Stainless Steel Ice Cube Trays: Old Idea Is New Again

Stainless ice cube tray

I’m not sure if it’s my age that’s showing, but here’s an old idea that is new again:

Stainless Steel Ice Cube trays

This is the ice cube tray I grew up with, and here it is again. Now this is being re-marketed as a plastic-free tray for freezing baby food. And why not! The more parents learn about plastics and plastic softeners, the more they look for products that are PVC (polyvinyl chloride)-free, BPA (bisphenol-A)-free, and phthalate-free. Maybe I shouldn’t even mention that this is my old-fashioned ice cube tray.

But, I did. So, there you go.

When I showed this tray to my husband (who grew up without ice in drinks), he asked, “Is it flexible? How do you get the ice cubes out?” When you lift the cool lever on the top, which shifts the baffles between the cubes, the ice cubes just pop out. It creates the same kind of torsion (twisting pressure) that you get twisting a plastic tray opposite ways on each end.

Parenting by Nature has just started stocking stainless steel ice cube trays, a rather odd product for a baby store, but it was planning for the winter and preparing food for kids that made us realize it was actually a good fit. We wanted a plastic-free baby food tray, and my old-fashioned ice cube tray fits the bill. It makes a great companion to ultra cool (and decidedly new) stainless steel straws.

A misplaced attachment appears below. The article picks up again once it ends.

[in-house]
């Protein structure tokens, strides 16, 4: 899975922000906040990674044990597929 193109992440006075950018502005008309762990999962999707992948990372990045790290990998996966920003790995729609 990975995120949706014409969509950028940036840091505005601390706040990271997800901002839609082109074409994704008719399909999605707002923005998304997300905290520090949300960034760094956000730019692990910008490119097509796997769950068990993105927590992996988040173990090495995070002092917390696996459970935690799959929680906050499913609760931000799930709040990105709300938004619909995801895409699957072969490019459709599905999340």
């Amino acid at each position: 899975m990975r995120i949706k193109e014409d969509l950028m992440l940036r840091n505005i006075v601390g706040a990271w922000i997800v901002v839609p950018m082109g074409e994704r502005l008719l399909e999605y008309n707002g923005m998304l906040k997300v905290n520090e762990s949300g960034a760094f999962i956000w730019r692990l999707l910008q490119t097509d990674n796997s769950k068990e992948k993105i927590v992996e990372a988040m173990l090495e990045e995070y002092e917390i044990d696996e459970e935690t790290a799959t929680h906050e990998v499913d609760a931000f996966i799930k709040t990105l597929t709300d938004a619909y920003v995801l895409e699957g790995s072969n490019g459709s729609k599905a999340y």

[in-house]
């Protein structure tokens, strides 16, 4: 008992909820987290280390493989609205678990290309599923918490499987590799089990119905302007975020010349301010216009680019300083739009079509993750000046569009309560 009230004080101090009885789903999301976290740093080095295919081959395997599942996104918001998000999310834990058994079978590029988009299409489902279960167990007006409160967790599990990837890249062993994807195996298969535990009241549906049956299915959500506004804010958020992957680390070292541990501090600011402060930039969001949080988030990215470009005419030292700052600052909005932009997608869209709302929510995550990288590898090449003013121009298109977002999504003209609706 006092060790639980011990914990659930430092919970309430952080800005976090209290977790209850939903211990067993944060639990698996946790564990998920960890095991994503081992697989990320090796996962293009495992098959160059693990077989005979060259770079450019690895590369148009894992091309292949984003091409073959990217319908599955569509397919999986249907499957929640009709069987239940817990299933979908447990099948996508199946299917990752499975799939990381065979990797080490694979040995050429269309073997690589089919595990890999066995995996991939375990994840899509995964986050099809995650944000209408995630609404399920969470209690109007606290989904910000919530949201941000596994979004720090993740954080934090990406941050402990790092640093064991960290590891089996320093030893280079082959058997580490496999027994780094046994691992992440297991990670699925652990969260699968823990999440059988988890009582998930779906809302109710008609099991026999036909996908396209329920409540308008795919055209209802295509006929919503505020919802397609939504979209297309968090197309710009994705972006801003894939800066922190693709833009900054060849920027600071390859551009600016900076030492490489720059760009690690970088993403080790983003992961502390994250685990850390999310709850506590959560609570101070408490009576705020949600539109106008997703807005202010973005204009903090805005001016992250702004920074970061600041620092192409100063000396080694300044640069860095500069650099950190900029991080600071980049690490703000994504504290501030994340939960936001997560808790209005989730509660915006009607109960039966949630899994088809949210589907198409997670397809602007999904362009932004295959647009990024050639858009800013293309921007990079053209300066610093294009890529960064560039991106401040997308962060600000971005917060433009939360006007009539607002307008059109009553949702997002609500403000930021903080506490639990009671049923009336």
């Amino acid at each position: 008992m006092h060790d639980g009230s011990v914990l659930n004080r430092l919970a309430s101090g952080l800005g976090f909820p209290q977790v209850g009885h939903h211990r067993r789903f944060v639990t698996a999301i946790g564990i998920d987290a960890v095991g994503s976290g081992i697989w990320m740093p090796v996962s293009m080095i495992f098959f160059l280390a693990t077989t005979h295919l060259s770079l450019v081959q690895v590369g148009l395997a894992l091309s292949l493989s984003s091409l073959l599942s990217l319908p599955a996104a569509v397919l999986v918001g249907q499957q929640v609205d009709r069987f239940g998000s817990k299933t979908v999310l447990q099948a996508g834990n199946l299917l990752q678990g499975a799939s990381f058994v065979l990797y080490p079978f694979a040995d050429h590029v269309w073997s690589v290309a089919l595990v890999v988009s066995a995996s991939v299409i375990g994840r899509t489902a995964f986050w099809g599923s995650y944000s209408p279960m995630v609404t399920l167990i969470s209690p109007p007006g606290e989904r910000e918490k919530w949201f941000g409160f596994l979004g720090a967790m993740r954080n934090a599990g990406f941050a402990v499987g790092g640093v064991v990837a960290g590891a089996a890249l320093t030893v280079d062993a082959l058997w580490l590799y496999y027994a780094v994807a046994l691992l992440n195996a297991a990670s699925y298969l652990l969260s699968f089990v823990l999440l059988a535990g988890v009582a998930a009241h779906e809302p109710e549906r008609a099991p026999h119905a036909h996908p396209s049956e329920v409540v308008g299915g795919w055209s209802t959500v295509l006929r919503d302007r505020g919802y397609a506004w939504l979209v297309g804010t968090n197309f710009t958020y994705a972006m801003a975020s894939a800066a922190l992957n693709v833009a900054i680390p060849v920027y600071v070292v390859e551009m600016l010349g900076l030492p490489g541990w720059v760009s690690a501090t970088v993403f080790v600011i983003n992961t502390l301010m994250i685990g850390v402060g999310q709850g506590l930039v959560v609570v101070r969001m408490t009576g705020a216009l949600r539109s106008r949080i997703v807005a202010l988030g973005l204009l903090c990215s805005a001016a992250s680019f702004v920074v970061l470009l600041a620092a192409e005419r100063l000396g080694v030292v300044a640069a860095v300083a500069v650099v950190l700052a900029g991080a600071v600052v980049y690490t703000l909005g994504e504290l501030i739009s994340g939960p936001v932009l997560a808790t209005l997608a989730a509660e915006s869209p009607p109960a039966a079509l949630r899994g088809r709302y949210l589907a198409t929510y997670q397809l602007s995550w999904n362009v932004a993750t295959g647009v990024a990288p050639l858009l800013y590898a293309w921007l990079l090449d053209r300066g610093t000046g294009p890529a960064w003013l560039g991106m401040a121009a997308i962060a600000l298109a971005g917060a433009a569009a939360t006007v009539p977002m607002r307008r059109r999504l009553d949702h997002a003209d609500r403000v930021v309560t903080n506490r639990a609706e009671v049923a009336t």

When you are making homemade baby food purees for babies, you know you can’t get through a whole apple or a whole squash before your baby is just tired of it. What I’ve always done for my children is just freeze the extra then put the cubes in a container in the freezer, ready to come out in small amounts when you need variety. As you harvest from your garden or pick up the last best vegetables from the farmers’ market, pureeing and freezing is a great way to save the baby food for use through the winter. Snow hits and garden is gone, but you have healthy baby food ready.

Beyond baby food, you can use frozen purees to feed more vegetables to toddlers and older children. Freeze spinach, zucchini, pumpkin, and other squash then add frozen vegetable cubes to spaghetti sauce, soup, stew, and chili. No one will even notice, except to tell you how great the sauce tastes. Frozen cubes is also how I save this year’s harvest for winter smoothies.

Looking at this tray just makes me laugh. I wish I could show my mother and watch her laugh about it, too. How cool that I can bring my children a healthy gift from the mid-20th century. I love my plastic-free ice cube tray.

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